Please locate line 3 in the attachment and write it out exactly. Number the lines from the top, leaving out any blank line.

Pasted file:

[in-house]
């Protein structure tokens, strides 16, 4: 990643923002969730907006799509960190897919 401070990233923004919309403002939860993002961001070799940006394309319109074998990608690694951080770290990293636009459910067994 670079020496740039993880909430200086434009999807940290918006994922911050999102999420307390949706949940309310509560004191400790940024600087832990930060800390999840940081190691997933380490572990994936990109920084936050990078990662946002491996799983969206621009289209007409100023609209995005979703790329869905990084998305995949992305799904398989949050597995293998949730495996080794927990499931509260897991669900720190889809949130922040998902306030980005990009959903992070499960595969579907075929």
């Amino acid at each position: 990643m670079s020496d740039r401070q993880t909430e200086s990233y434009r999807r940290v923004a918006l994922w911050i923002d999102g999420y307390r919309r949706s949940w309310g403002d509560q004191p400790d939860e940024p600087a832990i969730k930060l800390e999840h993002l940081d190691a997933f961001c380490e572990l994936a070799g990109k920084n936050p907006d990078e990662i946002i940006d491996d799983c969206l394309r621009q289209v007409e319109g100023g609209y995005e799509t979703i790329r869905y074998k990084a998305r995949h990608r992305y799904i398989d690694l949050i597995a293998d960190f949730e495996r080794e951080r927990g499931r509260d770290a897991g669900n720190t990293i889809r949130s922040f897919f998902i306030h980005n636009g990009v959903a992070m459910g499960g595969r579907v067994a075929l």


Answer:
């Amino acid at each position: 990643m670079s020496d740039r401070q993880t909430e200086s990233y434009r999807r940290v923004a918006l994922w911050i923002d999102g999420y307390r919309r949706s949940w309310g403002d509560q004191p400790d939860e940024p600087a832990i969730k930060l800390e999840h993002l940081d190691a997933f961001c380490e572990l994936a070799g990109k920084n936050p907006d990078e990662i946002i940006d491996d799983c969206l394309r621009q289209v007409e319109g100023g609209y995005e799509t979703i790329r869905y074998k990084a998305r995949h990608r992305y799904i398989d690694l949050i597995a293998d960190f949730e495996r080794e951080r927990g499931r509260d770290a897991g669900n720190t990293i889809r949130s922040f897919f998902i306030h980005n636009g990009v959903a992070m459910g499960g595969r579907v067994a075929l």